Abstract

Abnormal epigenetic regulation has been implicated in oncogenesis. Mutations in the DNA methyltransferase 3A (DNMT3A) gene were recently demonstrated in acute myeloid leukemia (AML) as a candidate for the initiating of lesions in AML with adverse clinical outcome.

Using direct sequencing, identification of the DNMT3A mutations was done in 320 AML patients. Additionally, we analyzed NPM1, FLT3-ITD, FLT3-D835, IDH1 and IDH2 mutations by PCR and DNA sequencing. The retrospective analysis of diagnostic bone marrow samples was performed in AML patients treated in our institution. In all AML patients double induction therapy containing of “7+3” therapy followed by 4 cycles of high dose AraC consolidation was implicated in accordance with therapeutic standards of our institution. We identified DNMT3A mutations in 22% of AML patients. The most common of mutations affect amino acid R822 in exon 23. The DNMT3A mutation was highly enriched in the group of patients with intermediate-risk profile (35%, P<0.01). Unlikely FLT3, DNMT3A mutations were absent in all AML patients with favorable-risk group (P<0.001). AML patients with DNMT3A mutations were older (P=0.05), had higher WBC and platelet counts (P=0.02 for both comparison) and higher relapse rate (P=0.01). The median overall survival among AML patients with DNMT3A mutations was significantly shorter than among patients without such mutation (13.3 months versus 31.3 months, P<0.01). Occurrence of DNMT3A mutations was associated with presence of other common mutations, such as NPM1, FLT3-ITD, FLT3-D835, IDH1 and IDH2. Correlations of the DNMT3A mutations with NPM1 and FLT3-ITD mutations were significant (P<0.001).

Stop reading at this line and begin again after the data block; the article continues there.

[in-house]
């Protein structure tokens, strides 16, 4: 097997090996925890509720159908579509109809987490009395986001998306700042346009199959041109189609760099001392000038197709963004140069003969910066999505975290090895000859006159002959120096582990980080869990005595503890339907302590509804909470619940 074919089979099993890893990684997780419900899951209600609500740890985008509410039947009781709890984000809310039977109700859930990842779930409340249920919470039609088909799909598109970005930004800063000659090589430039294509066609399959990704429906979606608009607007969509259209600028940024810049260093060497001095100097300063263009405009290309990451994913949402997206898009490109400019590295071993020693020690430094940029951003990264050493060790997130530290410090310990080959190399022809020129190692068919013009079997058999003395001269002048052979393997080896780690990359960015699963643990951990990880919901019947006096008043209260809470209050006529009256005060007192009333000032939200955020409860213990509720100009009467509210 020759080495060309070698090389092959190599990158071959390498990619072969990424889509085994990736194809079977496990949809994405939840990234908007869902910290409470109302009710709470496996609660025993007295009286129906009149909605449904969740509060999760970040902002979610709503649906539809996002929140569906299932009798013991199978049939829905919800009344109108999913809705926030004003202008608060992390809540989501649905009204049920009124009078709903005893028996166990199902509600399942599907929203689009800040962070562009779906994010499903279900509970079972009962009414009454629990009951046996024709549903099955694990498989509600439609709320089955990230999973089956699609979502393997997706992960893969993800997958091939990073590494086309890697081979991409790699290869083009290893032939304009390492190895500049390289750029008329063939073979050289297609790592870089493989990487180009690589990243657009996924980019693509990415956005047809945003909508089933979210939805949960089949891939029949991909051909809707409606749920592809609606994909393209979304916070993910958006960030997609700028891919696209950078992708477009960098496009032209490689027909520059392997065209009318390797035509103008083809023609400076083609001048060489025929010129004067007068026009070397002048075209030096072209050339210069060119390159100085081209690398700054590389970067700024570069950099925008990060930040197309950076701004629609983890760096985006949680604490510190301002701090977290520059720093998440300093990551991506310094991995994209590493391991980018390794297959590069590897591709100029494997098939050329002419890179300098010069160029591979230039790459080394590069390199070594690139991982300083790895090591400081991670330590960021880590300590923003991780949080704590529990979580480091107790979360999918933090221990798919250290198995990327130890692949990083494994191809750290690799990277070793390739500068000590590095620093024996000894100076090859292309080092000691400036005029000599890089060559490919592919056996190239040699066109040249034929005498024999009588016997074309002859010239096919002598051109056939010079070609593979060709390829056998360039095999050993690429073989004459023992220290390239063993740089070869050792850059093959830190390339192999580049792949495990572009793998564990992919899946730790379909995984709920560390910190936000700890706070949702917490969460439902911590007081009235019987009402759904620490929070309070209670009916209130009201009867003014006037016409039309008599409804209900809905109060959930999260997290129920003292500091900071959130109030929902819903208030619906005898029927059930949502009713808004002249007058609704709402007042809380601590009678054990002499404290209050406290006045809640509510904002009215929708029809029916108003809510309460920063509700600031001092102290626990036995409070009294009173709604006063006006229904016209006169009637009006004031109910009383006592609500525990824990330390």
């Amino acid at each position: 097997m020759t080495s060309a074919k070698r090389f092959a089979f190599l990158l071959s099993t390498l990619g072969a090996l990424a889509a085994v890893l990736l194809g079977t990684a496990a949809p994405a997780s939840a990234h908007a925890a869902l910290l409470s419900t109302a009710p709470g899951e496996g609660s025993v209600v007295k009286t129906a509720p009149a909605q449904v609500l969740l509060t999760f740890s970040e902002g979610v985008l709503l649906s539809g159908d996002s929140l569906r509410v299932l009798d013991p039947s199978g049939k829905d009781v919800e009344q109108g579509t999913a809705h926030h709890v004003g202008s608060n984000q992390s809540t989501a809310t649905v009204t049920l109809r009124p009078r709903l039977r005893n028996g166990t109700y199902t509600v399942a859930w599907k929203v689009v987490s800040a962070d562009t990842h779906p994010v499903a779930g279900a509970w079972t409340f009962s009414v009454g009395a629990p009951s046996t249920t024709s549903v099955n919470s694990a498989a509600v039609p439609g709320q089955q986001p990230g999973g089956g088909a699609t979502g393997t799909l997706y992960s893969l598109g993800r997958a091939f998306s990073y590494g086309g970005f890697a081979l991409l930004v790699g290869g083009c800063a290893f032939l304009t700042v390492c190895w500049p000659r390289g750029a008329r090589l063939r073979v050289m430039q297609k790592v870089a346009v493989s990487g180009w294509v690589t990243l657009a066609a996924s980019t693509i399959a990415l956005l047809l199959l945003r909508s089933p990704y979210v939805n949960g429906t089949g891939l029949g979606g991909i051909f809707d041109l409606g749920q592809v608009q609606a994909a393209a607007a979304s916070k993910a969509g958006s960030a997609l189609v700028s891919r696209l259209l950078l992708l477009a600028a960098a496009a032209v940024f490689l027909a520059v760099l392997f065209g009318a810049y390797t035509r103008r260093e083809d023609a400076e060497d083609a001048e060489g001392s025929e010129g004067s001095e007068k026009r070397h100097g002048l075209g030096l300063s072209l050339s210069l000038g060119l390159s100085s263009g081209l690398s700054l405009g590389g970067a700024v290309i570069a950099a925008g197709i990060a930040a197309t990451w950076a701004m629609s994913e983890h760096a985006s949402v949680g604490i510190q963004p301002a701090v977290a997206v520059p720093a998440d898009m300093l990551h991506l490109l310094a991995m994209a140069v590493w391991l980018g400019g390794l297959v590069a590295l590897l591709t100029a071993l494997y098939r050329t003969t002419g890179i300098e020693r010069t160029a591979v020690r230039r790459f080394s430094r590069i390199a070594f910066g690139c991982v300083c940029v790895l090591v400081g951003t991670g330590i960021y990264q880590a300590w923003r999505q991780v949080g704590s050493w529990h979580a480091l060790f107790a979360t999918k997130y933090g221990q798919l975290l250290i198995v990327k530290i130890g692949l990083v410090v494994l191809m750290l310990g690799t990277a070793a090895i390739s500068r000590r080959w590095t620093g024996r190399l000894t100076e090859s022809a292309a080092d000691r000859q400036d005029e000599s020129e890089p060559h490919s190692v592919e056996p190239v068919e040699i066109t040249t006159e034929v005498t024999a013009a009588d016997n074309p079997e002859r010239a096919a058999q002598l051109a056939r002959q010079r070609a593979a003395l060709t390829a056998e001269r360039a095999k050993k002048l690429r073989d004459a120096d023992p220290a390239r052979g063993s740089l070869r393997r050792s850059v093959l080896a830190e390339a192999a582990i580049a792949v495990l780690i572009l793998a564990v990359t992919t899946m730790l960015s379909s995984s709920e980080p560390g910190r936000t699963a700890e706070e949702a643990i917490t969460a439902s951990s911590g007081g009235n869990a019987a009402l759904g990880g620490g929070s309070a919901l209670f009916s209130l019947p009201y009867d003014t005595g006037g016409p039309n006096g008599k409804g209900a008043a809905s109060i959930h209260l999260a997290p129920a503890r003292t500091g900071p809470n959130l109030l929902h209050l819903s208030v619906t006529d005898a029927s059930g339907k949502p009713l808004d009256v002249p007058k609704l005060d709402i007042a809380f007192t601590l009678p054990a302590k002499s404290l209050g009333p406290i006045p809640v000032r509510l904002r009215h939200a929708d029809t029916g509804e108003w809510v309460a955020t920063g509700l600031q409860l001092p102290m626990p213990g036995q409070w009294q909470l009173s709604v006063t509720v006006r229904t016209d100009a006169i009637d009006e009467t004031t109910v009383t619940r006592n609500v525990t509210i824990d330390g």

Our results indicate that DNMT3A mutations are highly recurrent in AML patients with intermediate-risk profile. DNMT3A mutations are highly correlated with NPM1/FLT3-ITD mutations and are associated with an unfavorable prognosis. The discovery of recurrent mutations in DNMT3A gene may provide a new prognostic marker for the risk stratification for AML patients.

Disclosures:

No relevant conflicts of interest to declare.

Author notes

*

Asterisk with author names denotes non-ASH members.